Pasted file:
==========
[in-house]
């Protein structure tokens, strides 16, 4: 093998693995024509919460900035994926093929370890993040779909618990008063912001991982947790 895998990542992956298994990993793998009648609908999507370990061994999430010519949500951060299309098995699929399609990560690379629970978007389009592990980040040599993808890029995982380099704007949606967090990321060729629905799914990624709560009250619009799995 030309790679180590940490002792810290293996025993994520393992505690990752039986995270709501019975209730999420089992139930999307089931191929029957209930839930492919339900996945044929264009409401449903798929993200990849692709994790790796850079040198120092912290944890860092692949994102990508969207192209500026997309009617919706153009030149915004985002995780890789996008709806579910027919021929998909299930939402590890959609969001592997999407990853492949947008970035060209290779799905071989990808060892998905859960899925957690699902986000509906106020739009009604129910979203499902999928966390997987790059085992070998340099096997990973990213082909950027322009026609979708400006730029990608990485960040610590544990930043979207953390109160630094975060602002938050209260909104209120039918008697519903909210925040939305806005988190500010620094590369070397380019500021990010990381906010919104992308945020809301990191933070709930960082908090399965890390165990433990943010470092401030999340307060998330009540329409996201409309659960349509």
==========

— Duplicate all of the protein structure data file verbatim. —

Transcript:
[in-house]
């Protein structure tokens, strides 16, 4: 093998693995024509919460900035994926093929370890993040779909618990008063912001991982947790 895998990542992956298994990993793998009648609908999507370990061994999430010519949500951060299309098995699929399609990560690379629970978007389009592990980040040599993808890029995982380099704007949606967090990321060729629905799914990624709560009250619009799995 030309790679180590940490002792810290293996025993994520393992505690990752039986995270709501019975209730999420089992139930999307089931191929029957209930839930492919339900996945044929264009409401449903798929993200990849692709994790790796850079040198120092912290944890860092692949994102990508969207192209500026997309009617919706153009030149915004985002995780890789996008709806579910027919021929998909299930939402590890959609969001592997999407990853492949947008970035060209290779799905071989990808060892998905859960899925957690699902986000509906106020739009009604129910979203499902999928966390997987790059085992070998340099096997990973990213082909950027322009026609979708400006730029990608990485960040610590544990930043979207953390109160630094975060602002938050209260909104209120039918008697519903909210925040939305806005988190500010620094590369070397380019500021990010990381906010919104992308945020809301990191933070709930960082908090399965890390165990433990943010470092401030999340307060998330009540329409996201409309659960349509």